At this point, I thought about writing a simple spoofer that listens on port 3289 and broadcasts itself as TM-m30 printer. Attempting it with a simple replay of packets did not work, obviously. Because the SDK tries to reach the printer using the provided information from the DISCOVER_INFO query response. This meant that I needed to also build packets with the spoofer device info (ip, and mac address). This was fairly easy with all the important queries identified.

private getQueryResponse(function_hex: string): Uint8Array | undefined {
    const func_name = dictContainsValue(ENPC_QUERIES, function_hex);

    if (func_name) {
        let response: Uint8Array | boolean | undefined = false;

            response = this.ENPC_parser.makeENPC(

            response = this.ENPC_parser.makeENPC(

            response = this.ENPC_parser.makeENPC(

        if (func_name == ENPC_QUERY_FUNCTIONS.DISCOVER_INFO) {
            response = this.ENPC_parser.makeENPC(

        if (func_name == ENPC_QUERY_FUNCTIONS.WHO_IS_HOLDING) {
            // 00 00 00 00 = No one is holding
            // Anything else = ip address for ip holding it
            let current_holding_ip = "00000000";
            if (this.is_holding) {
                current_holding_ip = this.holding_ip;
            response = this.ENPC_parser.makeENPC(


        if (response) {
            console.log(`\tResponding to query with: ${bytesToHexString(response)}`)
            return response;

    console.log("\tTrying to respond to a function not in queries list");
    return undefined;

Listening on port 3289. Then responding with the above responses; successfully broadcasted a fake TM-m30 printer.

RE 2

With the most important parts of ENPC reversed and emulated. The idea of the protocol was much clearer. It handled discovery of printers. It also checked through the WHO_IS_HOLDING query for who is holding the printer. If the printer responded with the asking device’s ip the SDK will proceed and attempt to print. If it responded with zeros, it will also proceed and connect to the ESC/POS port 9100 and attempt to print. However, if any other IP was holding, the SDK will wait. As soon as a connection is established to port 9100. The holding IP is updated. That is basically what EPSON did to solve holding and prioritizing issues during printing with multiple devices. This is also what all other printers lacked. Now, there are still other issues with ESC/POS that this simple ENPC holding check is not enough to fix.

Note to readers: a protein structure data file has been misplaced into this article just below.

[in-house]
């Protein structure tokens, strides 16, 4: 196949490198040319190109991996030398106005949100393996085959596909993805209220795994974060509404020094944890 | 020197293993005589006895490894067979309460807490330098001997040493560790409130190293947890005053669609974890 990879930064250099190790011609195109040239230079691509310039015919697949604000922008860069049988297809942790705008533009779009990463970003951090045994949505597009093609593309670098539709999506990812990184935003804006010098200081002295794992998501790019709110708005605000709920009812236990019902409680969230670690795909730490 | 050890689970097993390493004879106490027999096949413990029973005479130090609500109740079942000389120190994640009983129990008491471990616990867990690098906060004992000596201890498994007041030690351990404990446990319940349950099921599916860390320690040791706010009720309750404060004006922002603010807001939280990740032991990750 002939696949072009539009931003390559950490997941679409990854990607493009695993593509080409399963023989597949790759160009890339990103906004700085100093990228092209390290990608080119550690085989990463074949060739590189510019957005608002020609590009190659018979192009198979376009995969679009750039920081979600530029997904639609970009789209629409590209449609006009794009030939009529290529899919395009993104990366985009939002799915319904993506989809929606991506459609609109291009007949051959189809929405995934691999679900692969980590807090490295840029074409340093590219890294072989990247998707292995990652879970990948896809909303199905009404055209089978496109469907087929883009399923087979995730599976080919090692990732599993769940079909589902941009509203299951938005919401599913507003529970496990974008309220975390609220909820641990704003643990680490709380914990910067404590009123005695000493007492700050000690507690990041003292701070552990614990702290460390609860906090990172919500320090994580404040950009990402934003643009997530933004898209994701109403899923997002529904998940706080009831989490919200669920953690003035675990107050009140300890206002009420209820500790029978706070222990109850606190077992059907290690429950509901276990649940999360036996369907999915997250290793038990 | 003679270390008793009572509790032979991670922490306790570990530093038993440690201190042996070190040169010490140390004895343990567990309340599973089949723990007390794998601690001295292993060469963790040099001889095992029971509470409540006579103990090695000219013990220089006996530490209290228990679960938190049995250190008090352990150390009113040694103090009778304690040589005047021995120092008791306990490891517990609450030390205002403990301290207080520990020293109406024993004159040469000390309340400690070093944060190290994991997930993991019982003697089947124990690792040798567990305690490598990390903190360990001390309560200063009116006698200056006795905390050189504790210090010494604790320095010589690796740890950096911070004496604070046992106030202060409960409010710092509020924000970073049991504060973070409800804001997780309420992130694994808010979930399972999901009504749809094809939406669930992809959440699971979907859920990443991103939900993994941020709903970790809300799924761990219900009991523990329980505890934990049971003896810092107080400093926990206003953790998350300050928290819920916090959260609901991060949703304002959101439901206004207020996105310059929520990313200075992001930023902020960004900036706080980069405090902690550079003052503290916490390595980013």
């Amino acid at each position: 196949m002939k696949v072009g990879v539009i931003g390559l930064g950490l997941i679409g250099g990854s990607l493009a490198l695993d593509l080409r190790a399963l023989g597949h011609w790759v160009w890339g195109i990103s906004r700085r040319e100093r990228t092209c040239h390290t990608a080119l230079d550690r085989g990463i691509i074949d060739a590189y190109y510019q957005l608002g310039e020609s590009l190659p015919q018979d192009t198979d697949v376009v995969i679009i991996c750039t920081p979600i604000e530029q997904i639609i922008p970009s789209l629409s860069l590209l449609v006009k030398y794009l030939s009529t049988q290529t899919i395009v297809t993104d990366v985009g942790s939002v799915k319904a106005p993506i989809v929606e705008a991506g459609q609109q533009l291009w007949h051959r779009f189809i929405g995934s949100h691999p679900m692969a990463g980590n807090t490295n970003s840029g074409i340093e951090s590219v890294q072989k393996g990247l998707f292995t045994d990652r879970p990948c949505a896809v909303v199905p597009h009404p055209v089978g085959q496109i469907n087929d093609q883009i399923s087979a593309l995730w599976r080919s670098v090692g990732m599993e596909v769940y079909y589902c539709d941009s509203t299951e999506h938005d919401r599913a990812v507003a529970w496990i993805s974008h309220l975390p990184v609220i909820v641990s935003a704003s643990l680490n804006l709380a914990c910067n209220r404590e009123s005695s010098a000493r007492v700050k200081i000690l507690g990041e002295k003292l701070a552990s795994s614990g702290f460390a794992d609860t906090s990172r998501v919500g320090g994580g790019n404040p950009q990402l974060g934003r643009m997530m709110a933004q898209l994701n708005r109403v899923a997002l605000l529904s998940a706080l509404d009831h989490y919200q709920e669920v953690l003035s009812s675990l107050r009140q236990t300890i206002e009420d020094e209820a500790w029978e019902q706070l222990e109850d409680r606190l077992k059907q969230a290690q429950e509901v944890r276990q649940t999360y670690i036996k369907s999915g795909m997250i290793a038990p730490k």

Next in line was attempting to print using the emulated printer and watching the ESC/POS data flow. However. the TM-m30 had other tricks built in into its ESC/POS allowing it to be more reliable and preventing a simple replay of packets from working. Starting with regular status messages from the printer to the SDK through ESC/POS. Also, better queuing.

I was able to identify many of the commands through the ESC/POS Spec documentation. But, many of the commands sent from the printer were custom to the EPSON printer.

The ESC/POS printing process always started with a DLE DOT n command asking for real time transmission of printer status. (Which many printers did not implement!) ESCPOS-1 .

The SDK will also attempt to periodically enable Automatic Status Back (ASB) expecting a response of 1400000f. There are many other ESC/POS exchanges that were missing from other printers. I decided to skim over those and just replay them back without understanding.

if (hex_data == "100401") {
    socket.write(hexStringToBytes("16") as Uint8Array);
if (hex_data.includes("1d61ff")) {
    socket.write(hexStringToBytes("1400000f") as Uint8Array);
if (hex_data == "1b3d011d2845020006031d496e1b3d011d28450200060b") {
    socket.write(hexStringToBytes("3727331f3600") as Uint8Array);
    socket.write(hexStringToBytes("3d6e00372731311f3000") as Uint8Array);
if (hex_data == "10140801031401060208") {
    socket.write(hexStringToBytes("372500") as Uint8Array);
if (hex_data == "101406040001031401060208") {
    socket.write(hexStringToBytes("375c3000") as Uint8Array);